IV. Behavior and Life History

The boto is at times solitary and is not often seen in cohesive groups of more than three individuals; most groups of two are mother-calf pairs. Loose aggregations may be seen at the mouth or in bends of rivers and canals due to the large concentrations of fish or for purposes of courtship and mating. The boto is known to react protectively to injured or captured individuals.

Often characterized by pink body color, Amazon River dolphins (Inia geoffrensis) are the largest of the platanistoid dolphins.

Figure 2 Often characterized by pink body color, Amazon River dolphins (Inia geoffrensis) are the largest of the platanistoid dolphins.

The boto is a slow swimmer with a normal speed of 1.5-3.2 km/hr, but bursts of >14-22 km/hr have been recorded. The boto is capable of strong swimming for some length of time. When surfacing, the melon, tip of the rostrum, and long dorsal keel are out of the water simultaneously in a very conspicuous way. The boto does a high-arching roll in which these parts appear sequentially thrust well out of the water. The tail is rarely raised out of the water prior to a dive. Botos also wave a flipper, show the head or tail above the surface, lob-tail, and rarely jump clear of the water.

Studies in captivity indicated that botos are less timid and show less social contact, aggressive behavior, play, and aerial behavior than bottlenose dolphins (Tursiops truncatus). However, botos in captivity may not show their true range of behaviors. The boto is very curious and playful, rarely showing fear of strange objects. Wild botos grasp fishermen’s paddles, rub against canoes, pull grass under water, throw sticks, and play with logs, clay, turtles, and fish. Several observers have reportedly seen botos in a stationary position, often upside down with the eyes closed.

The boto is active day and night. The greatest fishing activity occurs at 0600-0900 and 1500-1600 hrs. It feeds on over 43 species of fish belonging to 19 families. Stomach content analysis has revealed up to 11 fish species in one animal. The mean size of consumed fish is 20 cm (range 5-80 cm), with larger fish torn to pieces. In captivity, food sharing has been recorded. Daily consumption is about 2.5% of the body weight. The botos diet is unique among cetaceans in that its heterodont dentition allows it to tackle and crush armored prey.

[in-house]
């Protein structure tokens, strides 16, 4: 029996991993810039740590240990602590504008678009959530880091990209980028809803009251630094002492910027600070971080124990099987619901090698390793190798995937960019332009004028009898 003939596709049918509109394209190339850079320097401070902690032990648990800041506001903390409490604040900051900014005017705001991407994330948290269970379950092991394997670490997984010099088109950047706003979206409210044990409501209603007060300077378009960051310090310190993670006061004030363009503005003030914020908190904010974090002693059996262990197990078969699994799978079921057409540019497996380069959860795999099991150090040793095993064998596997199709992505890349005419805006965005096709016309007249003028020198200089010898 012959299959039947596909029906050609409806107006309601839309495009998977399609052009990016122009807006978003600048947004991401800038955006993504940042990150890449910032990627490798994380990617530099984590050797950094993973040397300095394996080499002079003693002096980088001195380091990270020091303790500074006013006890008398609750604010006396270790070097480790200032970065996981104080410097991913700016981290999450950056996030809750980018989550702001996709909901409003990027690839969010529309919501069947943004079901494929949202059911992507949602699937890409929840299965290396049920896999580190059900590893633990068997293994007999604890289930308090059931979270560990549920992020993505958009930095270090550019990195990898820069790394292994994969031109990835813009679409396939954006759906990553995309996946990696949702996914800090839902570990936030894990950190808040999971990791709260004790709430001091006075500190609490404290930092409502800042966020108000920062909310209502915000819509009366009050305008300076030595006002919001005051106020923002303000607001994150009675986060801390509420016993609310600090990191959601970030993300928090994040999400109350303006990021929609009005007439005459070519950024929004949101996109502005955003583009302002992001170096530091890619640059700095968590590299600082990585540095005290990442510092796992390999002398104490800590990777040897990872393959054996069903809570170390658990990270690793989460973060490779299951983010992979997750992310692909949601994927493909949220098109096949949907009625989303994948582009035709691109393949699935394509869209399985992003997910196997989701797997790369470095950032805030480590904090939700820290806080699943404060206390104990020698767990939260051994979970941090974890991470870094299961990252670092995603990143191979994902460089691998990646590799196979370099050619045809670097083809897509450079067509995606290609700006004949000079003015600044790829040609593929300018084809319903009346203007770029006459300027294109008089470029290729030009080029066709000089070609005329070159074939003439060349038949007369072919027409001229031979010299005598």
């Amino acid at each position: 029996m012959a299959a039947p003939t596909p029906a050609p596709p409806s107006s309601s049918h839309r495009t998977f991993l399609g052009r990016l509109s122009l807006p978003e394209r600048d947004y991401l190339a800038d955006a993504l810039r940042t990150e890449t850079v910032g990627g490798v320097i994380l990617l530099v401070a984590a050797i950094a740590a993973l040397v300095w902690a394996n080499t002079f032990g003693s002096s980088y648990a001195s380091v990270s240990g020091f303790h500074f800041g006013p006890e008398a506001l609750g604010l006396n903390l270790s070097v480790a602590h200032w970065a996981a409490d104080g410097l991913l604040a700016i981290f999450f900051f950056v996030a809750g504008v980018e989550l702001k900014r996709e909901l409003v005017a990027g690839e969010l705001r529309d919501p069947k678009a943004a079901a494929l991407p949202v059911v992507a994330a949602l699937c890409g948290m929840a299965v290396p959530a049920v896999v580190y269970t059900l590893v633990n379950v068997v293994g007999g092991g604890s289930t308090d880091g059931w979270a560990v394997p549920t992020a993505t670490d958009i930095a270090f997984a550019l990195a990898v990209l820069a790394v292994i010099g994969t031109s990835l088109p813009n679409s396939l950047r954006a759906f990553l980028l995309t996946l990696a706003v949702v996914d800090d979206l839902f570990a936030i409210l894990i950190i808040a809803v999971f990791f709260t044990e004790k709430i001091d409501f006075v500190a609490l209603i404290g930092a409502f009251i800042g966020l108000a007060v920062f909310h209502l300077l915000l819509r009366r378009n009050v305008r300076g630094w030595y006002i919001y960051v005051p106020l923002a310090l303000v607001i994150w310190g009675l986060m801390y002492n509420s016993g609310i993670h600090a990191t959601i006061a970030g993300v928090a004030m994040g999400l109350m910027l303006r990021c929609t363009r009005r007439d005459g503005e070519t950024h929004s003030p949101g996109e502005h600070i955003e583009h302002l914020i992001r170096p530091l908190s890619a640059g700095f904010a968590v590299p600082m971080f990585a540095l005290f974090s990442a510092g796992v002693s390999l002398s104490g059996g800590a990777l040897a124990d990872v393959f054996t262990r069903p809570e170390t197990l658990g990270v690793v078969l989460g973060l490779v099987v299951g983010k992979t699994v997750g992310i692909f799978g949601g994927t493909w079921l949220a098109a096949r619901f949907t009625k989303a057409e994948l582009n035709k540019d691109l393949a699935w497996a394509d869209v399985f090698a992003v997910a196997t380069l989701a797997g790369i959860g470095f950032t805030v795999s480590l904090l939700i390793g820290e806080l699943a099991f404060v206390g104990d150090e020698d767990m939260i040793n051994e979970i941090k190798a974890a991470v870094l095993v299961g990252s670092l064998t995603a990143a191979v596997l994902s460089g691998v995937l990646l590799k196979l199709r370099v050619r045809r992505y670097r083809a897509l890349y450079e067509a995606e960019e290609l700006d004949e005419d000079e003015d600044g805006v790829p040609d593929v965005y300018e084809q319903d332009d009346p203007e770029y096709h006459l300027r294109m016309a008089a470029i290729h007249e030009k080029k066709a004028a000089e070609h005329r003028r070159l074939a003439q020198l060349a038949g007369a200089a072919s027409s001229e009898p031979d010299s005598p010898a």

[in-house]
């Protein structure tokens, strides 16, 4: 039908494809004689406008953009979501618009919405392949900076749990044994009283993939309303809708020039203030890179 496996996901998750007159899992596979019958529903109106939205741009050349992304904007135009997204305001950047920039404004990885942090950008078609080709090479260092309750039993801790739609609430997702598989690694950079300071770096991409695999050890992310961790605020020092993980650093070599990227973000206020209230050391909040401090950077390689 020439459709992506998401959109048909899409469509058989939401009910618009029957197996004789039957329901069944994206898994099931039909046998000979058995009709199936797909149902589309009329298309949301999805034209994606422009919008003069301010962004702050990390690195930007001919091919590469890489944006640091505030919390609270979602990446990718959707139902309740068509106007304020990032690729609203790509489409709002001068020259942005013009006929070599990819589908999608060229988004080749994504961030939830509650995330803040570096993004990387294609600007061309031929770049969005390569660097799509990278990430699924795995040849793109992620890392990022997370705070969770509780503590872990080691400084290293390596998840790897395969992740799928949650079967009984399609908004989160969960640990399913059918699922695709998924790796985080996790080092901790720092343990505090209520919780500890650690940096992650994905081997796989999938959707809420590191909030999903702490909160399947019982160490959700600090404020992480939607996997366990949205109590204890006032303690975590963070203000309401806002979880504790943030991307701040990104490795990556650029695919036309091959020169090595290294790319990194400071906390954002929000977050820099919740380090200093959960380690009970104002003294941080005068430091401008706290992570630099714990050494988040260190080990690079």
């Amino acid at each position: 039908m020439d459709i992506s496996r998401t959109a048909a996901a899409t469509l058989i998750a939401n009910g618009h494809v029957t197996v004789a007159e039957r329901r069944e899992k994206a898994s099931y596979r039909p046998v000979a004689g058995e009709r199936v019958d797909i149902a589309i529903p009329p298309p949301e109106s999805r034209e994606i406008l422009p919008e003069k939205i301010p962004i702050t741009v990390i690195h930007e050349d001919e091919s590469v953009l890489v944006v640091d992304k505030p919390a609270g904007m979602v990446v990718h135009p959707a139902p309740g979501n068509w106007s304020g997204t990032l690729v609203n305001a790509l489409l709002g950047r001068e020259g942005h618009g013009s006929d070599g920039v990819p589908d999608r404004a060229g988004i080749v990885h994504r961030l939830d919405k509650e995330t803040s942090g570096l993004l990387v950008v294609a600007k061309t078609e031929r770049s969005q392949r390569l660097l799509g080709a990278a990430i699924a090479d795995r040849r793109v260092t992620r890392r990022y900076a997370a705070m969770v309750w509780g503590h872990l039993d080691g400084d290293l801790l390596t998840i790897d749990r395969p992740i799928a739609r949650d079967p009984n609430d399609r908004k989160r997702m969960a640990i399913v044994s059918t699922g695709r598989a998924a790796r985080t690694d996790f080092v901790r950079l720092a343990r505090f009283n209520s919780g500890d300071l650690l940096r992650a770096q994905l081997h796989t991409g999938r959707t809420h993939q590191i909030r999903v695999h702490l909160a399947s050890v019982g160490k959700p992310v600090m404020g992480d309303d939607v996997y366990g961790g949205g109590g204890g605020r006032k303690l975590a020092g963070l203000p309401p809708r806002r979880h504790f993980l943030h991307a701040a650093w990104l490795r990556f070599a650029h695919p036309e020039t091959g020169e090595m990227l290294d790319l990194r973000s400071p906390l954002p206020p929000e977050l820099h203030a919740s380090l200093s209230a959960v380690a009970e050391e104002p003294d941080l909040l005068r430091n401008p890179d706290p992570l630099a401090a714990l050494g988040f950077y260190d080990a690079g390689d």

Males attain sexual maturity much later than females at about 200 cm in length. In females, sexual maturity occurs at around 5 years of age at body lengths between 160 and 175 cm. Reproductive events are seasonal. Gestation time has been estimated at about 11 months, and the calving season is apparently long, with most births occurring at the peak of the river’s flood level. Length at birth is about 80 cm. Lactation lasts more than 1 year and the birth interval is 2 to 3 years. Studies of marking and recaptures carried out by da Silva and Martin in Central Brazil have shown that some individuals are resident in a particular area during the entire year.

V. Human Effects and Interactions

The boto is part of the folklore and culture of Amazonian people, and several legends and myths are commonly known throughout its distribution. Because of these legends, often giving the boto supernatural powers, the boto was protected and respected in the past, although body parts of incidentally captured animals have been used by local people for medical purposes and as love charms. With increased use of nylon gill nets, machine-made lampara seines, and other new fishing techniques, the incidental catching of botos has become more common. With greater demand for fish due to rapid increases in human populations, the boto s food sources are being reduced. Other threats to the species are the construction of hydroelectric dams on major tributaries affecting the abundance and presence of some species of fish. Dams separate and isolate populations and may reduce the gene pool, and thereby increase chances of extinction. Analysis of milk from botos from the upper Amazon River (Letfcia) and Central Amazon (Man-aus) revealed that chemical pollution of the river systems by pesticides and mercury poses serious threats to the species.

VI. Status and Conservation

Inia geoffrensis of the Convention on International Trade in Endangered Species of Wild Fauna and Flora (CITES) and is classified by the IUCN as Vulnerable because of serious threats throughout its range.

Next post:

Previous post: